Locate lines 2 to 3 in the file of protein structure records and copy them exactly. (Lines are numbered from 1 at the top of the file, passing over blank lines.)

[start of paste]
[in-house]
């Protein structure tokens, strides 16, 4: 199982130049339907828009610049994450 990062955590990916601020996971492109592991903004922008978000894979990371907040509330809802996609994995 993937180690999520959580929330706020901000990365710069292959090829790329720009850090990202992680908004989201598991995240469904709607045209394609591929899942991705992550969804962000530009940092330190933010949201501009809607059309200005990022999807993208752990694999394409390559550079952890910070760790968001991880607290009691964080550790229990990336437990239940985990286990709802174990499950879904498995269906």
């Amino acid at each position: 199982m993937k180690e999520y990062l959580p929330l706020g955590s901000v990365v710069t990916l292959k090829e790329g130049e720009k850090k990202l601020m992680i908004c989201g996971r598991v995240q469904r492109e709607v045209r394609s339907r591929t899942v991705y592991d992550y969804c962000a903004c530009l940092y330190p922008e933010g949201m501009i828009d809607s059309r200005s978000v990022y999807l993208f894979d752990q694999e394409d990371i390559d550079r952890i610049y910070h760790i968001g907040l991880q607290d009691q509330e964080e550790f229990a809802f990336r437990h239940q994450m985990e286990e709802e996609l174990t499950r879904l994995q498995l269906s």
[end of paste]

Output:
């Protein structure tokens, strides 16, 4: 199982130049339907828009610049994450 990062955590990916601020996971492109592991903004922008978000894979990371907040509330809802996609994995 993937180690999520959580929330706020901000990365710069292959090829790329720009850090990202992680908004989201598991995240469904709607045209394609591929899942991705992550969804962000530009940092330190933010949201501009809607059309200005990022999807993208752990694999394409390559550079952890910070760790968001991880607290009691964080550790229990990336437990239940985990286990709802174990499950879904498995269906």
């Amino acid at each position: 199982m993937k180690e999520y990062l959580p929330l706020g955590s901000v990365v710069t990916l292959k090829e790329g130049e720009k850090k990202l601020m992680i908004c989201g996971r598991v995240q469904r492109e709607v045209r394609s339907r591929t899942v991705y592991d992550y969804c962000a903004c530009l940092y330190p922008e933010g949201m501009i828009d809607s059309r200005s978000v990022y999807l993208f894979d752990q694999e394409d990371i390559d550079r952890i610049y910070h760790i968001g907040l991880q607290d009691q509330e964080e550790f229990a809802f990336r437990h239940q994450m985990e286990e709802e996609l174990t499950r879904l994995q498995l269906s």